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The Federal Highway Administration has mandated that, beginning in October, all state highway projects must use a construction code called LRFD (Load Resistance Factor Design), which is based on the concept of Reliability Based Design (RBD), a procedure that Prof. Sam Paikowsky has been researching and lecturing on since 1999.
“RBD has been on the books of the American Association of State Highway Transportation Officials (AASHTO) since 1996 but it hasn’t been mandatory,” says the professor of civil and environmental engineering.
The old design method, called Working Stress Design, which uses safety factors unassociated with quantified risk, has been the common practice for more than a century.
“Although RBD had been on the books for some time, engineers didn’t use it, didn’t know how to use it,” Paikowsky says. “They were afraid of it. But it’s a much more intelligent design. It’s a live design, meaning that as you gain more knowledge, you improve the design. So, as time passes, it’s the kind of design that will be improved with future experience and knowledge.
“RBD isn’t complex although engineers tend to think it is,” Paikowsky says. “When engineers have used certain design procedures their whole lives, it’s difficult to get them to move to a completely different method. It’s an adjustment issue and an education issue.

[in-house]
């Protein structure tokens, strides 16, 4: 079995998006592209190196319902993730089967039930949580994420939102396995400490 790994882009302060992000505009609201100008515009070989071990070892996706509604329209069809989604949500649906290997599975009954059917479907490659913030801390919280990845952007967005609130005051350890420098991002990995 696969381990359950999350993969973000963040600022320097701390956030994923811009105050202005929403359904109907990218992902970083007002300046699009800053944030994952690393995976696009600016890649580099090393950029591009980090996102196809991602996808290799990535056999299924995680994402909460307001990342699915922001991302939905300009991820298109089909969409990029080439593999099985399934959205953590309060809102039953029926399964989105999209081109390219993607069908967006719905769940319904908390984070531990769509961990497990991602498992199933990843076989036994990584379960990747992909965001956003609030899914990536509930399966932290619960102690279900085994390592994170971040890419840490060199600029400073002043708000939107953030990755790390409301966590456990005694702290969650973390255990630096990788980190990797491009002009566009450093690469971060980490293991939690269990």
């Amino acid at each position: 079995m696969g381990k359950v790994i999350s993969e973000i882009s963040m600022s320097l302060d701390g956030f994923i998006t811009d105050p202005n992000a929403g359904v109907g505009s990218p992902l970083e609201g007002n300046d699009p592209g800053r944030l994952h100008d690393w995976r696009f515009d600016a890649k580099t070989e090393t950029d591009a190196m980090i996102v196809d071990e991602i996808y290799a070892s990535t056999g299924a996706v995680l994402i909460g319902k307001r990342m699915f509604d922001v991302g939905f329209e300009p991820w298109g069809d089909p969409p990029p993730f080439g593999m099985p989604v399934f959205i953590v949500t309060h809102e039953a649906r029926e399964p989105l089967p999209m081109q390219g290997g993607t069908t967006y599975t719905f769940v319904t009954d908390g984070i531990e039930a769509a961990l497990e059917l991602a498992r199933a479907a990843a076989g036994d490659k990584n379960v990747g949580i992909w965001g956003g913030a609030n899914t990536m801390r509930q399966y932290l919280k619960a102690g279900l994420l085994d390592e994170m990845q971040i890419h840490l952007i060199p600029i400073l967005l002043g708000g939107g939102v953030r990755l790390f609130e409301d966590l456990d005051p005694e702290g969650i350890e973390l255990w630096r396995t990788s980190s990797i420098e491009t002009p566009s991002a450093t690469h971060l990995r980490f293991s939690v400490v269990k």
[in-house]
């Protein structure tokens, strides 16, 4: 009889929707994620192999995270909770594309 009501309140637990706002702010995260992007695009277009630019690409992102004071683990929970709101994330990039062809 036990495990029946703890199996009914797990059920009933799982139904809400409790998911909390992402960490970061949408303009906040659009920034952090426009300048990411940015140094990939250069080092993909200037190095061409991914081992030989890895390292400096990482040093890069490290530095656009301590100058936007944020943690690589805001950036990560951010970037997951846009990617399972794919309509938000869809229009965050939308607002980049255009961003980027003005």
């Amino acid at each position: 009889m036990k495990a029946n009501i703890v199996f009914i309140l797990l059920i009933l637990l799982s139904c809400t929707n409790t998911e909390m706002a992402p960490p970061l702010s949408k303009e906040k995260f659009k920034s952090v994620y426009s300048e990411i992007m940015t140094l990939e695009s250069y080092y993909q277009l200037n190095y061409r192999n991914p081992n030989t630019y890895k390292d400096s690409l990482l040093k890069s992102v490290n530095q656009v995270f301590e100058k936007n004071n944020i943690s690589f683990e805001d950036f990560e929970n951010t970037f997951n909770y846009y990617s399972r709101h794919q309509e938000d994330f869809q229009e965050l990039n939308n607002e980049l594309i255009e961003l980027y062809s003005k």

“The whole world is moving to the same risk and reliability-based design. When I gave a keynote lecture on the topic at a conference in Japan in 2000, I realized that we could use the expertise that existed in other countries. So I established close collaboration with research groups all around the world, especially in Japan, Germany and Hong Kong. The Japanese had experience in risk-based design because of their earthquake problems. Following a close collaboration with the Japanese over the past eight years, we have invited Dr. Shailendra Amatya of the University of Gifu to join us for the next two years as a post doctoral fellow on a research project. Another collaborator on the same project is a doctor of engineering at Essen University in Germany, Kerstin Lesny, who had been dealing with certain aspects of foundations that we were missing.”
Paikowsky has been conducting research on this topic with the aid of eight grants, five of them totaling about $1.5 million. They were awarded over the past seven years with the support of the National Cooperative Highway Research Program, via the National Academy of Science. The funding ultimately comes from gasoline taxes in all 50 states.
Paikowsky will be lecturing during the summer at four universities in Germany and one in Holland as well as at the annual AASHTO bridge conference.